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The Teleprompter: Controversial from the outset
Kids ask the darnedest questions.
Mommy, where did the Teleprompter come from?
According to a Smithsonian history:
The device started out in 1948 as a roll of butcher paper rigged up inside half of a suitcase. Actor Fred Barton Jr., a Broadway veteran, was nervous. “For those that had been either in theater or the movies, the transition to television was difficult, because there was a much greater need for memorizing lines,” says Christopher Sterling, a media historian at George Washington University.
Mommy, has the Teleprompter always been fraught with controversy? Yes, Dear. From the Smithsonian:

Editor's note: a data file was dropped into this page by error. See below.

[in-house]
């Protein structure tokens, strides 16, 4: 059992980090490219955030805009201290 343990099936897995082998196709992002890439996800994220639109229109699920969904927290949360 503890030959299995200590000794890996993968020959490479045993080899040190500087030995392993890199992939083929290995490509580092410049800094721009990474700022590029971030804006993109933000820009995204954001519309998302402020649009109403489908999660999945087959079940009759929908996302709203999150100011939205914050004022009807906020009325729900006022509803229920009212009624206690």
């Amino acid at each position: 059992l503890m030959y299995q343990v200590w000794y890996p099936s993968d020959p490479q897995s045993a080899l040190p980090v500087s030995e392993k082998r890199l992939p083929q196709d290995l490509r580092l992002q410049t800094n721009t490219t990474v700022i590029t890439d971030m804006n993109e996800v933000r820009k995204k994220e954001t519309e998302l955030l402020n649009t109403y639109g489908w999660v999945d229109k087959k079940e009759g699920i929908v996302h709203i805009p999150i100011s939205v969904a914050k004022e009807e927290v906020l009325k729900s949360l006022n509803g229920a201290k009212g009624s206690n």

Describing a September 9, 1952, campaign speech by Eisenhower in Indianapolis, The New York Times wrote, “General Eisenhower, who was speaking with the aid of a Teleprompter, a device that unreels the speaker’s text, was heard by a national radio audience, but not those in the hall, to say this: ‘Go ahead! Go ahead! Go ahead! Yah, damn it, I want him to move up.’” The outburst was reprinted in thousands of press accounts nationally, letting the world know about the new invention.